Canopy Critters from Panama
In an earlier post I'd mentioned how Canopy Tower was an ideal location for digiscoping, but didn't explain fully perhaps as I've had some additional questions on why that is. I was hoping to explain that and share some of the many pictures I was able to capture from the tower as well! Let me backtrack and review a bit for those that are perhaps just joining us. Digiscoping (at least as I practice it) is coupling a digital point & shoot camera like the Leica C-Lux 2 that I use with a spotting scope. Again my primary aim here (pun intended) is to capture wildlife images with the spotting scope that I carry most of the time in my pursuit of birds and wildlife anyway. As such, by simply adding a tiny camera and digital adapter to a hip pouch I'm ready to take stunning images at a moment's notice!
(see http://www.birdwatchersdigest.com/leica/2007/01/what-is-digiscope.html for more of the basics)
The Canopy Tower offers an ideal situation for digiscoping not only because you are in the tree tops in a safe, stable structure with the creatures that utilize the canopy, but because many of these creatures are anywhere from 50 to 150 feet away. With patience most will come close enough for standard SLR and telephoto lenses, but I tend to be impatient and love the fact that with my present digiscoping set up I can achieve the equivalent of a 6,000 mm lens!
This allows me to get up close and personal with the wildlife even when it is farther away. The Geoffrey's Tamarin above was actually much closer but I still shot this at a 35 mm equivalent of a 1720 mm lens because I wanted to see it's whiskers! ;)
35 mm equivalent on camera = 86 mm
scope zoom eyepice at 20 power
or 86 mm x 20x = 1720 mm equivalent lens.
To put that into perspective, the longest telephoto lens readily available on the commercial market is an 800 mm lens. So even at nominal camera zoom I'm far exceeding the capabilities of most telephoto systems. The Sloth above was actually scratching but I've entitled this shot "the Thinker!"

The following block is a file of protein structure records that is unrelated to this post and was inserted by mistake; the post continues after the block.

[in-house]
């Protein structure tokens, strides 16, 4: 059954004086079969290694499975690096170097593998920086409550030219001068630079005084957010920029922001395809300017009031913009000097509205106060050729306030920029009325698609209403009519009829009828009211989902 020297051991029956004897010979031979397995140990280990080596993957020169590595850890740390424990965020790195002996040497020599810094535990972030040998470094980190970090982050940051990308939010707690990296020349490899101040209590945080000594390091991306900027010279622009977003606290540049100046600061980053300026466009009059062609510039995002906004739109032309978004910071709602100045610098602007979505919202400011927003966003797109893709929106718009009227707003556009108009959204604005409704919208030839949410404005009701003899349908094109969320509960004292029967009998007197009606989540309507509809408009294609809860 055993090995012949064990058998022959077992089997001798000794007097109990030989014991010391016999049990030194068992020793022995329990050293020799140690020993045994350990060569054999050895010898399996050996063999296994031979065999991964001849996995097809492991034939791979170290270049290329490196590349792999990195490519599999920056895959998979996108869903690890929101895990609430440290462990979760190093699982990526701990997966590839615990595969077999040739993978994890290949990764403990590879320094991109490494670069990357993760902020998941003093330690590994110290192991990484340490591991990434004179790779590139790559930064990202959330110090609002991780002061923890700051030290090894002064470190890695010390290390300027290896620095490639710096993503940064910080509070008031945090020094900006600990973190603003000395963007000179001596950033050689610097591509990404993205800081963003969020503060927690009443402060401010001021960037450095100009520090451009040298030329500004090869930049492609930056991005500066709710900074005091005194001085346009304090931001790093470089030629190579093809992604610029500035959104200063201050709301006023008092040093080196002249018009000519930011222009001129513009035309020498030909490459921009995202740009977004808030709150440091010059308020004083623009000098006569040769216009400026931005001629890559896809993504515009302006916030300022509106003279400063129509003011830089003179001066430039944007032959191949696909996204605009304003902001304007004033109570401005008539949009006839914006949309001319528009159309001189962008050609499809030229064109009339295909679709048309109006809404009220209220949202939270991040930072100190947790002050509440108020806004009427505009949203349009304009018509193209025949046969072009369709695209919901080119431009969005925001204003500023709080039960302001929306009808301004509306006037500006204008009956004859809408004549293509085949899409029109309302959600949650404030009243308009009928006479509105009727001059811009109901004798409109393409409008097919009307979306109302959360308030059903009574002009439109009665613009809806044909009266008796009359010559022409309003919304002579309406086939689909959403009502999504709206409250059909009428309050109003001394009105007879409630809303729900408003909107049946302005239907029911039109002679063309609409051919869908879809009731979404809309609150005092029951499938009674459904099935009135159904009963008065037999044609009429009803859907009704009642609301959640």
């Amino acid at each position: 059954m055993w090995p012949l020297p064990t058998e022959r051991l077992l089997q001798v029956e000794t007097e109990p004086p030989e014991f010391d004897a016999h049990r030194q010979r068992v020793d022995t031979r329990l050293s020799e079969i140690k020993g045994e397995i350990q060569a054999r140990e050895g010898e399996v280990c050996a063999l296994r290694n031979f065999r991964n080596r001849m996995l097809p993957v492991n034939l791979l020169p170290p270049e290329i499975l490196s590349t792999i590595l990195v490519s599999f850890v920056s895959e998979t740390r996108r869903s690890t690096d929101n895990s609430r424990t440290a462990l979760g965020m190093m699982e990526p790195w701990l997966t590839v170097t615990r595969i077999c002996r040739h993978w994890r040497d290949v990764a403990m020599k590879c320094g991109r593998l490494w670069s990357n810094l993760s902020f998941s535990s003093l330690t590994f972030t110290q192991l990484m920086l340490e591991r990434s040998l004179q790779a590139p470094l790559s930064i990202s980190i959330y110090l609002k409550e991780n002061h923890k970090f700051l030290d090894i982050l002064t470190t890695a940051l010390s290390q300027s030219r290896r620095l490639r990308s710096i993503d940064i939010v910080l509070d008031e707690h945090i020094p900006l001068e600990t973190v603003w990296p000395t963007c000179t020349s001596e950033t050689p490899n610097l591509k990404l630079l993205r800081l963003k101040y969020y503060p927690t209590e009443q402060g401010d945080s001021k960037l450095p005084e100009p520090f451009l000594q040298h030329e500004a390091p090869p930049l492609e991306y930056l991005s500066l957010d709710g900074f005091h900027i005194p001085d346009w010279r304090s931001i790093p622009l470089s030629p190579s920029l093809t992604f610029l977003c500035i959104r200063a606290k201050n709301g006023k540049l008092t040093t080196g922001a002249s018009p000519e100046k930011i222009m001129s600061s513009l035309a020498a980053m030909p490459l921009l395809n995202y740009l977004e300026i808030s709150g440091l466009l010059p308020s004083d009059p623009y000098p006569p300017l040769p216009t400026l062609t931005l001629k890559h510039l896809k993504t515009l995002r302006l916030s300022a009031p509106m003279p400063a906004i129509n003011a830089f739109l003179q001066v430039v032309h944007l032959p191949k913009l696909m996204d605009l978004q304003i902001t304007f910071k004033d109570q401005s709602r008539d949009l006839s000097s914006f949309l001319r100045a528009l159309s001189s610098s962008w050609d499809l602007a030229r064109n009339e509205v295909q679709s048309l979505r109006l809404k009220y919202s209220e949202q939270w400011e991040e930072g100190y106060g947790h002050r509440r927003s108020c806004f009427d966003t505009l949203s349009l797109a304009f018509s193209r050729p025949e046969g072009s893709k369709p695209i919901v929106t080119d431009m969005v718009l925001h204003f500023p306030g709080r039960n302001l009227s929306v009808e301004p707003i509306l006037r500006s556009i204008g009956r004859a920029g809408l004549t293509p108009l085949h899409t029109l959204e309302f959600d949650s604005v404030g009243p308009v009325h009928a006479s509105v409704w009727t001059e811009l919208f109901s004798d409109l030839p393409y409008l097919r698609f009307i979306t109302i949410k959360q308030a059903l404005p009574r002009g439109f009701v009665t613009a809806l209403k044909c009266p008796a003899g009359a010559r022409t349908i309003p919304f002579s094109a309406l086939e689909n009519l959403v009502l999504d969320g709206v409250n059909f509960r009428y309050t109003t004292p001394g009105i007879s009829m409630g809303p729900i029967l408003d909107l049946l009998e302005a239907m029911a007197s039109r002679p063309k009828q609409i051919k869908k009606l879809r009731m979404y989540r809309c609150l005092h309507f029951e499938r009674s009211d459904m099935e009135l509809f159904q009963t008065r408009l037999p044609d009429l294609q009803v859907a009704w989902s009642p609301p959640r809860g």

There were always a good assortment of mammals "hanging out" in the trees surrounding the Canopy Tower. Both of the aforementioned sloth species, preferred the loner approach but the troops of Monkeys always came through en masse. The small Tamarins were less numerous and came and went quickly during o ur stay, but the Howlers seemed regular and numerous throughout our stay. I was told that the large wound on the male above was a Bot Fly by one of the guests but don't know this for certain. Seems plausible. He explained that Vampire Bats can often make the initial wound and allow the Bot Fly to get under the flesh. Makes for a good story but I can't say for certain if this is the case. Anyone reading know more about this relationship or hypothesis... would love some feedback.
The ever vociferous and social Howlers were a treat to watch. Even though they are a common species throughout much of the Neotropics, I don't see these in the wild here in Florida so it was a great treat.
The female Howlers were notably slimmer and smaller than the mature males lacking the distinct "mane" shown by the latter. The animal above was taking full advantage of fruiti ng Cecropia that surrounded the Tower. It is also worthy of note that this is not a tower in the typical sense (a narrow spire sticking up) but more of a very wide 4 story building with large observation deck ringing the top. This also allows panoramic viewing options in any direction which is also advantageous to viewing the birds and wildlife moving through the tree-tops. It's a very unique and beautiful perspective.
So far I've just seen some of the MANY images I was able to get on our 8 day trip. I will share more never fear, but for now I'll wrap it up by saying the trip was more fun than a Barrel full of Monkeys (or better yet a wild troop in their natural habitat), and we are already planning on offering this workshop again next year.
I can't wait!